As far as going home, that's just not going to be an option. I have effectively burned my ship, and thinking of the steps I took to ensure a complete sever, I really did go all out. I have no posessions and no return point. That is not bothering me. This feeling of isolation, however, is very bad.

It's true, travel really is a lot of work. I've spent a lot of time on the road and it never gets easier. More than that, though, travel's a long chain of opportunities. Most of which I'm passing up like an idiot. I will go with the option of finding a (straight, male) travel buddy in order to mitigate a future feeling of failure.
posted by electronslave at 6:16 PM on June 22, 2008

Don't wait for a buddy to have your adventure. Seriously. You may have to simply become your own travel buddy at times. Be easier on yourself and learn to enjoy yourself as a travel partner... things will become a little easier that way. Enjoy your present. Look around. Experience every moment as much as you can. Be present in the moment. It'll pay off and you'll become a better travel partner in general. Not to mention you'll have better memories of what you're going through.
posted by miss lynnster at 7:00 PM on June 22, 2008

Hey, you had salmonella, that's enough to wipe anyone out. Plus it sounds like you left because you really needed to get away so no surprise that you're not all unicorns and sunshine. You've made it to a place you know and are comfortable at and you're having a hard time motivating to leave. Perfectly natural- you've been through a lot lately. Don't kill yourself- the museums and adventures aren't going anywhere and you're on vacation, you're supposed ot be doing whatever you feel like.

My advice, and I love to travel, is not to try to cram too much in. Pick one or two things you'd like to do in the next month and take everything else as it comes.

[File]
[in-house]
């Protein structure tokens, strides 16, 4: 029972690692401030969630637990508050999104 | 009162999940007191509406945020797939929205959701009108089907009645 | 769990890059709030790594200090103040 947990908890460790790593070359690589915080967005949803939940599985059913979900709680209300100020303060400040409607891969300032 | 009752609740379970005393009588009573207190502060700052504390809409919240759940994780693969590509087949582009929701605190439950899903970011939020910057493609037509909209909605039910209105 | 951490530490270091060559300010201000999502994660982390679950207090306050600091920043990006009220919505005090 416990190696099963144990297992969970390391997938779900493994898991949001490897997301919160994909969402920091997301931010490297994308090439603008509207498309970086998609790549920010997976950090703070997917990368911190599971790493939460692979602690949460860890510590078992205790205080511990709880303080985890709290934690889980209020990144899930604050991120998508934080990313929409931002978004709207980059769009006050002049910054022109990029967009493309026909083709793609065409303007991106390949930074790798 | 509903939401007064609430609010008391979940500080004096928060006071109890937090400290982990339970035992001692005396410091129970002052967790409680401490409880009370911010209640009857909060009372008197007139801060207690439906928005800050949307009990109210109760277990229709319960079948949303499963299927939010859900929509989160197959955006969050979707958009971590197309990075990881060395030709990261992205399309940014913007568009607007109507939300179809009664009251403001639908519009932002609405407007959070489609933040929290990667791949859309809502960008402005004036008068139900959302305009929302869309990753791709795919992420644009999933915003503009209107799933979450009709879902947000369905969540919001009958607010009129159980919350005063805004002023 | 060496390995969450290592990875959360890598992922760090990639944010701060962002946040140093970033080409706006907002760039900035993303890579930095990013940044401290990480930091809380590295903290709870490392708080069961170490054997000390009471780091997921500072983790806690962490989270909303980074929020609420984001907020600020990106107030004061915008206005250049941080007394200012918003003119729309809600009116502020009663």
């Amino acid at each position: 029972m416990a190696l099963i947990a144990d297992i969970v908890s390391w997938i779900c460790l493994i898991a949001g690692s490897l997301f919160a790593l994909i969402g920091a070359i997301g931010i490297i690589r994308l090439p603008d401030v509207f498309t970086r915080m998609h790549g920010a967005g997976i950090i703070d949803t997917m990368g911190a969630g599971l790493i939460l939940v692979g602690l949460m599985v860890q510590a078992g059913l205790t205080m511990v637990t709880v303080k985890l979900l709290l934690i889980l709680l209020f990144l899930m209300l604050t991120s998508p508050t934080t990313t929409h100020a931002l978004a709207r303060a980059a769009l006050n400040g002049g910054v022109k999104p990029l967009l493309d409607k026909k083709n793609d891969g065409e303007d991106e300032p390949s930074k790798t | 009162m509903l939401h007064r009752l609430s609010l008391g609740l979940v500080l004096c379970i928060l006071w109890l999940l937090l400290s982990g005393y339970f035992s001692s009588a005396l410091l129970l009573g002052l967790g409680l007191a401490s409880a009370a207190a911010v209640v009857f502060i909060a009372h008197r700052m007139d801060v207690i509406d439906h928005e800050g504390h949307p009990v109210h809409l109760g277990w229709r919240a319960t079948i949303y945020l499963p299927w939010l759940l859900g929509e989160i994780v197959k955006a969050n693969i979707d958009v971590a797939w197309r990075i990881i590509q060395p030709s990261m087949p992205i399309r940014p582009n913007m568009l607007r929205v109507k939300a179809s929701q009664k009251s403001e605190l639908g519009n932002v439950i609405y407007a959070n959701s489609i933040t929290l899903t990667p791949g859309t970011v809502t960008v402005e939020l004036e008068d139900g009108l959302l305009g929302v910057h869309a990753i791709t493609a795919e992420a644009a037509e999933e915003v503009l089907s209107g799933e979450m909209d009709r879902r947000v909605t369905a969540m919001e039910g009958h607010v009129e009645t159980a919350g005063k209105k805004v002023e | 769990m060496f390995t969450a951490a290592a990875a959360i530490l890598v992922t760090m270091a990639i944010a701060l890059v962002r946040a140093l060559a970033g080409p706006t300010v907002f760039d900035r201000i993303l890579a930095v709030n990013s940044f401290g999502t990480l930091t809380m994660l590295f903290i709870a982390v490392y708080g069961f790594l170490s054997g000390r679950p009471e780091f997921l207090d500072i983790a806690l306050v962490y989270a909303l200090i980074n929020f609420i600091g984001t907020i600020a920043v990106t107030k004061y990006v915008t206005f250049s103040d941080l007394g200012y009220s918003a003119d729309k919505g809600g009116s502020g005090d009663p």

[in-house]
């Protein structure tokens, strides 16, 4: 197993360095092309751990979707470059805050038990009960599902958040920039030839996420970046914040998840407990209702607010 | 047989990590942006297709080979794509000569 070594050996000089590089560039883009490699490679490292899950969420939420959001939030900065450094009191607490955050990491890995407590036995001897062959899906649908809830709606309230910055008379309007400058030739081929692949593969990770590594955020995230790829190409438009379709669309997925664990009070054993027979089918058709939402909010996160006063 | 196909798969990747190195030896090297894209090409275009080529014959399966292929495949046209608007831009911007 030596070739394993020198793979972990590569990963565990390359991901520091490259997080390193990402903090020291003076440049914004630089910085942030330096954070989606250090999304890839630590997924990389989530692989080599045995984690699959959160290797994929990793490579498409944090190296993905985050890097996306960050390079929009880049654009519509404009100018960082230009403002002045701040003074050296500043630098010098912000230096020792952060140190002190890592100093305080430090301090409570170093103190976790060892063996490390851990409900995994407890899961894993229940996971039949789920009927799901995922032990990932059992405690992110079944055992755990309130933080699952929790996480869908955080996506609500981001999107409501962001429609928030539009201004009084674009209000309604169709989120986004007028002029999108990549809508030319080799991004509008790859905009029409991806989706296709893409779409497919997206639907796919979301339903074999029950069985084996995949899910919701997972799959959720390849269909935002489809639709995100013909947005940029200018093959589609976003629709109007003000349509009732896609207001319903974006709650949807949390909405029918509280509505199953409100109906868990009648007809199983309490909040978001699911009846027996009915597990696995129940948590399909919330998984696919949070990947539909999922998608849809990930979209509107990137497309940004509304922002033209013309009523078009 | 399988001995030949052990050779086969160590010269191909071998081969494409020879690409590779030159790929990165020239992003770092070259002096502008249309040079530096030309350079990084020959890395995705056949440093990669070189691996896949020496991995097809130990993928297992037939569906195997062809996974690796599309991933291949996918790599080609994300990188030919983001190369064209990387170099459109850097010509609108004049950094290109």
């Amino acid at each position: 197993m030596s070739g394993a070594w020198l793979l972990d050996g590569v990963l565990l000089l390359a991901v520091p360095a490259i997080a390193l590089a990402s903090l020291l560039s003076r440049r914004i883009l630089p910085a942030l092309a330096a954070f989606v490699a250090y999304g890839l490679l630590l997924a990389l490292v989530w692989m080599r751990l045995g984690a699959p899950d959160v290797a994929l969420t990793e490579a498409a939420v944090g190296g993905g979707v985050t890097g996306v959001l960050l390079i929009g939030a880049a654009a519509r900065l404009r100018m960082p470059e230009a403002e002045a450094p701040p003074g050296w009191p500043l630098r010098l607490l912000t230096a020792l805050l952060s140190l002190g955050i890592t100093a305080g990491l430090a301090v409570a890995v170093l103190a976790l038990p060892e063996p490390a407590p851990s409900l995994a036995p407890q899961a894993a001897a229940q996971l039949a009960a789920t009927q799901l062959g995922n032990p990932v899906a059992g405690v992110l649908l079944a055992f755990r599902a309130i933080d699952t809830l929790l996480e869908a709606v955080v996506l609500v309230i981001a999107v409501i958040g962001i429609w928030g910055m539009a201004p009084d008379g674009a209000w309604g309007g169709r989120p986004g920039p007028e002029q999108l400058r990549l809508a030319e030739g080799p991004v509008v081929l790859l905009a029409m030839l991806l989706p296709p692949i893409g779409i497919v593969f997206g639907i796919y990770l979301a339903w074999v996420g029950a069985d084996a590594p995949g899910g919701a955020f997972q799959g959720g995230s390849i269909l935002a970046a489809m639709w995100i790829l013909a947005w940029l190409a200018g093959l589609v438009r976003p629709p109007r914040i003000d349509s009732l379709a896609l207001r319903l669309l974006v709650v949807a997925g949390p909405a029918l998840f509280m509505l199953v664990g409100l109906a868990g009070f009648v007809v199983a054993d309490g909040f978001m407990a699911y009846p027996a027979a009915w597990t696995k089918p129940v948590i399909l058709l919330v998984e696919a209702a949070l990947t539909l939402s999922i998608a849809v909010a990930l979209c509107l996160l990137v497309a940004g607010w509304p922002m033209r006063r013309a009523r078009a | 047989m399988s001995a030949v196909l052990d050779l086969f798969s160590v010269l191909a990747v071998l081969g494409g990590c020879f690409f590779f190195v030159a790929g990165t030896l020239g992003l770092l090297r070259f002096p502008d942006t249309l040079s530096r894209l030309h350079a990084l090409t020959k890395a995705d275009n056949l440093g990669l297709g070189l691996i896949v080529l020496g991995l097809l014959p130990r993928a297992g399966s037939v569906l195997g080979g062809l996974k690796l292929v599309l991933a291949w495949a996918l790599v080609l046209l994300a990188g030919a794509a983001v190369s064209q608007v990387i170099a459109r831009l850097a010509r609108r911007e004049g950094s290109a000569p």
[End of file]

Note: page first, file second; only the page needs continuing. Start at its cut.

posted by fshgrl at 9:35 PM on June 22, 2008 [1 favorite]

Alcohol is a depressant. Try laying off it for a few days and see if that helps.
posted by salvia at 10:03 PM on June 22, 2008

Ah. Yes.
I have a 'friend' who has travelled a lot smoking a lot of pot... My friend would say to look to your vitamin/mineral and electrolyte levels after your bout of illness. When my friend gets depressed while travelling, a few days of vit B's / zinc etc help out a lot. Get a multi and some fish oil caps and see how you go (fish oil is awesome for depression and dysthymia). Best o' luck.
posted by Kerasia at 11:57 PM on June 22, 2008

Wait, what?

You say you're "travelling", but then you go to mention that you've no plans to return to whence you came from. If you're talking about moving to a different country, this sort of thing is pretty normal, I'd say (from a sample size of a few fellow expats). It'll take a while to acclimatize yourself, but it will happen. Before that, just take it easy and don't worry about the missed opportunities, I personally found out that the things you end up remembering (fondly, sometimes) are not found in museums.

Good luck with your journeys.
posted by phax at 9:33 AM on June 23, 2008